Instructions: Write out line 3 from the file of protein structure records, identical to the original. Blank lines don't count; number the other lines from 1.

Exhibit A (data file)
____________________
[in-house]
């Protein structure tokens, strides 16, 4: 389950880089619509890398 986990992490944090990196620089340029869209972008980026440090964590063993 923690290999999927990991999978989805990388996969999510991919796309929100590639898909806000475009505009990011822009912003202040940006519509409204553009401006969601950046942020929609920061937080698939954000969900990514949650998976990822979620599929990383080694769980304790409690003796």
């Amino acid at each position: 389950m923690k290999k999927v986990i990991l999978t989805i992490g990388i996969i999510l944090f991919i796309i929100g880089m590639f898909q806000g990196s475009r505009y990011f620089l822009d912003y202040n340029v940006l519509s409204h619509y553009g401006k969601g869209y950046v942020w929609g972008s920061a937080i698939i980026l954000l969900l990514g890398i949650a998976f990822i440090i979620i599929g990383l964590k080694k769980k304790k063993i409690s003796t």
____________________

């Amino acid at each position: 389950m923690k290999k999927v986990i990991l999978t989805i992490g990388i996969i999510l944090f991919i796309i929100g880089m590639f898909q806000g990196s475009r505009y990011f620089l822009d912003y202040n340029v940006l519509s409204h619509y553009g401006k969601g869209y950046v942020w929609g972008s920061a937080i698939i980026l954000l969900l990514g890398i949650a998976f990822i440090i979620i599929g990383l964590k080694k769980k304790k063993i409690s003796t």